Christmas without butter?! Norway's perpetually uncertain butter supply
Is it Christmas without butter? Norway may offer lavish social benefits from universal healthcare to generous parental leave, but it doesn't have enough cows to produce enough butter.
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For example, to protect Norwegian cheese producers the government recently increased import taxes on foreign cheese by 277 percent. I guess I’ll be buying homegrown cheddar.Skip to next paragraph
Saleha Mohsin is an American journalist living in Norway with her British husband, Faisal, and their two-year-old son, Mazen. She grew up in Ohio and worked in London, where she wrote for the popular British tabloid The Daily Mirror and Businessweek. Her experiences as an expat living in Oslo are the basis of her Edge of the Arctic blog.
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But perhaps Norway has taken it too far. In the case of butter, the government was naively trying to rely only on its own farmers, whose cows have more snow than grass to graze on. It could easily get it from neighboring Denmark (a major exporter of butter) but Norway’s trade barriers not only make that difficult, but they also raise the price of domestic products. So what does everyone do? During the butter crisis last year they did some crazy things – like buying butter in online auctions for four times the price.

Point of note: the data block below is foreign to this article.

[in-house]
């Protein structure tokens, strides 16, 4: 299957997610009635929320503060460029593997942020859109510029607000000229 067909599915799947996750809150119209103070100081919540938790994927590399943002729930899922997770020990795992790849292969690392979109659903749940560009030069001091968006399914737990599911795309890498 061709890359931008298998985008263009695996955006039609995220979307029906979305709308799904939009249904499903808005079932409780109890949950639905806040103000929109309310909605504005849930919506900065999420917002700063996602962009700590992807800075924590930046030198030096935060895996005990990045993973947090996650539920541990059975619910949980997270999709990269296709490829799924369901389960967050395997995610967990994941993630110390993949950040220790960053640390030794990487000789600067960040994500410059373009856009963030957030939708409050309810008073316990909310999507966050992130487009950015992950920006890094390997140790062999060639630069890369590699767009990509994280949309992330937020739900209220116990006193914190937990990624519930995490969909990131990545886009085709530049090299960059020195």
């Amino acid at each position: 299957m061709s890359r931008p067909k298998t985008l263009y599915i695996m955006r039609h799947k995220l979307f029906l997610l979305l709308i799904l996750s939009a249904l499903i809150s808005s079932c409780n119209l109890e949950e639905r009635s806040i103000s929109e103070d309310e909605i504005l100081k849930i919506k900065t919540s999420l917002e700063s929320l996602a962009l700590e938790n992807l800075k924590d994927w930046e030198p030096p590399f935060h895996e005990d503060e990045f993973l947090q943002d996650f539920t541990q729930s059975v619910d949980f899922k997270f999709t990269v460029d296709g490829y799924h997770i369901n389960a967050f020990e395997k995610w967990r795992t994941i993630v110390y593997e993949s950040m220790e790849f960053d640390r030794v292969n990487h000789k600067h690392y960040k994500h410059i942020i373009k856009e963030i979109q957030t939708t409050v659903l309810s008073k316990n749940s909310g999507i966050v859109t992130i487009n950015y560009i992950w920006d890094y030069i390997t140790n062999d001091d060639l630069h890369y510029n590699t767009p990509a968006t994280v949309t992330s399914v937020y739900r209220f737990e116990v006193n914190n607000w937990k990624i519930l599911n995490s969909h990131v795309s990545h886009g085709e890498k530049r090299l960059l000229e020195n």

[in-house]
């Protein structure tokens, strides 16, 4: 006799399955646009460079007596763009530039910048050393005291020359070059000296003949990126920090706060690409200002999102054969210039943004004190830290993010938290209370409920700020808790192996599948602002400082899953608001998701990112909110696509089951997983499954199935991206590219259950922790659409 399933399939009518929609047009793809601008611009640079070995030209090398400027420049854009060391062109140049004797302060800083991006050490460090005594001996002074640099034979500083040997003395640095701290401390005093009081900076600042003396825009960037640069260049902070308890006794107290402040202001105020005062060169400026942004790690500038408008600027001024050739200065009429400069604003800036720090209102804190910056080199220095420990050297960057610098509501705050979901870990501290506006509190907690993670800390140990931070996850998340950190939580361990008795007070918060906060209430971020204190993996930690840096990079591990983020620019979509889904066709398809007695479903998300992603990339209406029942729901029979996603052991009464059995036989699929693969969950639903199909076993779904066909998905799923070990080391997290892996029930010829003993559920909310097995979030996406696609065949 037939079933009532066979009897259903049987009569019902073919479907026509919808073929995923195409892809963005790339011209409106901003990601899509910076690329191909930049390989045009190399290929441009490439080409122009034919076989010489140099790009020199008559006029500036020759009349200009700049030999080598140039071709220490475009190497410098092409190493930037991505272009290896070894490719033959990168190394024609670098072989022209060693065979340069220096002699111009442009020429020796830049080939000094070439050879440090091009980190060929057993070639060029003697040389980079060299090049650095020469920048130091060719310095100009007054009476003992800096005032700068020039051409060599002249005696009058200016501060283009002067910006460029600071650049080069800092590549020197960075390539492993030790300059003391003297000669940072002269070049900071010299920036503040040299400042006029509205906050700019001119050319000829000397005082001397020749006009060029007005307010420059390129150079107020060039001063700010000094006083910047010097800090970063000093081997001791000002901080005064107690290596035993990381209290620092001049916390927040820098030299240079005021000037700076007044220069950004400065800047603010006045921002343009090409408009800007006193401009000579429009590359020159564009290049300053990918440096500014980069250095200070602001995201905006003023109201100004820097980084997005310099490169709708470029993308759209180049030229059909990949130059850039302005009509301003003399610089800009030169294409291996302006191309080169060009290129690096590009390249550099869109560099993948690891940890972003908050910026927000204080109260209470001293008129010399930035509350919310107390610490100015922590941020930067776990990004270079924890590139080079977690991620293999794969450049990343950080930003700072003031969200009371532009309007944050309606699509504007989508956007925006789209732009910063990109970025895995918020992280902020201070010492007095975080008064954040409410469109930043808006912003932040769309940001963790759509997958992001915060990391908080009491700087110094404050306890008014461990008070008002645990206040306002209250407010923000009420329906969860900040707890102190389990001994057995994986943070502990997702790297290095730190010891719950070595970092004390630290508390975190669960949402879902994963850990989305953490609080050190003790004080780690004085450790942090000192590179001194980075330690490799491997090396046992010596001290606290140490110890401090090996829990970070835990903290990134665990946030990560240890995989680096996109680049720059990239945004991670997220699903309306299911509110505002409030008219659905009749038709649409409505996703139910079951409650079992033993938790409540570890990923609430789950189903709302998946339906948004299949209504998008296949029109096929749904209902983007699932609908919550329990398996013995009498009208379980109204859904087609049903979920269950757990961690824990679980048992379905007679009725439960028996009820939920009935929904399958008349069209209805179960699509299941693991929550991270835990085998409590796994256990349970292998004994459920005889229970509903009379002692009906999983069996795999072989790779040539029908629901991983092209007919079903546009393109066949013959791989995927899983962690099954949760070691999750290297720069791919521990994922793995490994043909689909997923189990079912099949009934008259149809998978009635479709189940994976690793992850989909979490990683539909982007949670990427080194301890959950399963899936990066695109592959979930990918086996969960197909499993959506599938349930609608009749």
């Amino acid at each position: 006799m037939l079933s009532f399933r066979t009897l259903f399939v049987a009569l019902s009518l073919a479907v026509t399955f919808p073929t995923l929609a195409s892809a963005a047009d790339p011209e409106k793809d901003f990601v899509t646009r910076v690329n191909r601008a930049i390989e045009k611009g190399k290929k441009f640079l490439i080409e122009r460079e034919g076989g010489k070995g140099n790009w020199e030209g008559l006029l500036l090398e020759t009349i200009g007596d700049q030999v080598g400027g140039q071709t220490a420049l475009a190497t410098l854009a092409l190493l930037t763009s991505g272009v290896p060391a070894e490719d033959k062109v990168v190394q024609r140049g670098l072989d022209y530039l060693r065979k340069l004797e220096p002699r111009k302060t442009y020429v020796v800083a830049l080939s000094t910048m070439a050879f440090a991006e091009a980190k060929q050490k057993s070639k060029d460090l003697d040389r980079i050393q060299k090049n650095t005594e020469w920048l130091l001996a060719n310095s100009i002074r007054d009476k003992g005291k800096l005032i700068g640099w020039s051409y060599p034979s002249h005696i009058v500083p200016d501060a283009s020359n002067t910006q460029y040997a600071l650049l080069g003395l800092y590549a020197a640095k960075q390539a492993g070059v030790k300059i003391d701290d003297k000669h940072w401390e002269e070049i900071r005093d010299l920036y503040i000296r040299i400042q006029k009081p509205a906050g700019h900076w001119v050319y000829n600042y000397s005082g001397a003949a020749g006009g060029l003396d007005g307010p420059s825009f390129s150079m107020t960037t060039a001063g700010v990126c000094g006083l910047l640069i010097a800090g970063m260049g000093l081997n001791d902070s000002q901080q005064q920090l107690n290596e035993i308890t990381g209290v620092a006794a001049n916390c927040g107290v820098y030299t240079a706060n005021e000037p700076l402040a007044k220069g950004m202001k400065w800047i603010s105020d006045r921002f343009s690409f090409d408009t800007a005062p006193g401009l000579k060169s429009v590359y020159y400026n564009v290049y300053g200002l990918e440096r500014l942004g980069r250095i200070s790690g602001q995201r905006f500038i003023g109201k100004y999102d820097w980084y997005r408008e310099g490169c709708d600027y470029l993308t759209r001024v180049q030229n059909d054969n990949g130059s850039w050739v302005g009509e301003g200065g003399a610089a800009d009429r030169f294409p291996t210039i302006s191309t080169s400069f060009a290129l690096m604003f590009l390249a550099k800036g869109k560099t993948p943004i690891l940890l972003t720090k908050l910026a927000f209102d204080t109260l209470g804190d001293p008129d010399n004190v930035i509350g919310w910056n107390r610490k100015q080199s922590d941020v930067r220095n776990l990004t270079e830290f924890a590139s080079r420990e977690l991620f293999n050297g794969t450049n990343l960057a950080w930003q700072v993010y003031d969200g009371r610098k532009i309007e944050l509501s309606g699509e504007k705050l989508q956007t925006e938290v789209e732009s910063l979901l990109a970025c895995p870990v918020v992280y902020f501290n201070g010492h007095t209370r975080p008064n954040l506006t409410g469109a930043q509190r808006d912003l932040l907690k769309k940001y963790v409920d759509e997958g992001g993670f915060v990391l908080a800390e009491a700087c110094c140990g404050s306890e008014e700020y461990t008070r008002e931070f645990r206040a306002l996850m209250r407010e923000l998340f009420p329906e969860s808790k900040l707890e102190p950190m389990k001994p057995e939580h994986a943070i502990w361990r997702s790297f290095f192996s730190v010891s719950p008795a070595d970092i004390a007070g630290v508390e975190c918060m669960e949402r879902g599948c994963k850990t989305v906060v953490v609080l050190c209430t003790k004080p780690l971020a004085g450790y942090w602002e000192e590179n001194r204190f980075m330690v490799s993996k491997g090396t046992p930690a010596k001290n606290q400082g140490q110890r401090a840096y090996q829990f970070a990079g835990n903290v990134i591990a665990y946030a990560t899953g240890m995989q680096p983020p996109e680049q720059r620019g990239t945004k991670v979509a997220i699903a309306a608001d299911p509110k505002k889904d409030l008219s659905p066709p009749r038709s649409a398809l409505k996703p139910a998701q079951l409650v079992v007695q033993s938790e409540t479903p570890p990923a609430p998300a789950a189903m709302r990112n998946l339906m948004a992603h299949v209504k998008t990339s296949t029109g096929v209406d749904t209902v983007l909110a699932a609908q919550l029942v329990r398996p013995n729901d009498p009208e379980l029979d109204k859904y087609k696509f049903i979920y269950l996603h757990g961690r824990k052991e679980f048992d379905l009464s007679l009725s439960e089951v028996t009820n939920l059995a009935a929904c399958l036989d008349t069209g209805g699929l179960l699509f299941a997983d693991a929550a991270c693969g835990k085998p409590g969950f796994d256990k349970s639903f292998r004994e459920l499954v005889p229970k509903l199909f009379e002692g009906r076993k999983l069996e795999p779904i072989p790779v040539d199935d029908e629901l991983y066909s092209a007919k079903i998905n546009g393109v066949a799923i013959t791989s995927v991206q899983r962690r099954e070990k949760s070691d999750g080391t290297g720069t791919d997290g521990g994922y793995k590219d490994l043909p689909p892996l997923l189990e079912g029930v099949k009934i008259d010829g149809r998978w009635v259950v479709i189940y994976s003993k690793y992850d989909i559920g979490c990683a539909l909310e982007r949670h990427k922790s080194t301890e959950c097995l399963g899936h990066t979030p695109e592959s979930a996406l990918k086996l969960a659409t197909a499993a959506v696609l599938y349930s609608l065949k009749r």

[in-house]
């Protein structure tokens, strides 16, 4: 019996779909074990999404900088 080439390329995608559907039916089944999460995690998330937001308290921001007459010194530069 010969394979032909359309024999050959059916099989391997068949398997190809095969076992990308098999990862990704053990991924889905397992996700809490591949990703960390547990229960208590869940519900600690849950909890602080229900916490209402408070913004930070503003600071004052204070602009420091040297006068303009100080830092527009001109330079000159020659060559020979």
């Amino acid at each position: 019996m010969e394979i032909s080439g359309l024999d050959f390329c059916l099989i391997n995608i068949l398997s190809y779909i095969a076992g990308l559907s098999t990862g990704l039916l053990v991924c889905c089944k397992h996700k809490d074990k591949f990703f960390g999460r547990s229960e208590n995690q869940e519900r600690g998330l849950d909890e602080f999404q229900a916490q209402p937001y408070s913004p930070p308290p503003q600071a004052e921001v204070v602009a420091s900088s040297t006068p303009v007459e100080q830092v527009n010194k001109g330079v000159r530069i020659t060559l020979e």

Besides that Norwegians do what they call a harry tur, or “trash trip,” to Sweden for cheaper groceries. The two countries share a border yet Sweden’s more relaxed business environment means that items are generally 40 percent cheaper. A growing trend amongst my budget-smart friends in Oslo is to make the one hour and 40 minute drive to a shopping center in Strömstad, Sweden. Last year Norwegians spent 11.5 billion kroner ($2 billion) on the other side of the border, according to Statistics Norway.
Clearly, locals aren’t happy with some of the drawbacks of protectionism.
My post, Norway’s dirty secret, provoked an insightful discussion in the comments section about socialism in Norway and I hope that conversation continues. Of course there are downsides to living here but they pale in comparison to the benefits. I don’t mind finding things out of stock from time to time (even if the reason is absurd), if it helps keep unemployment at 3 percent.
I’d still like my own cow though.
The Christian Science Monitor has assembled a diverse group of the best family and parenting bloggers out there. Our contributing and guest bloggers are not employed or directed by the Monitor, and the views expressed are the bloggers' own, as is responsibility for the content of their blogs. Saleha Mohsin blogs at Edge of the Arctic.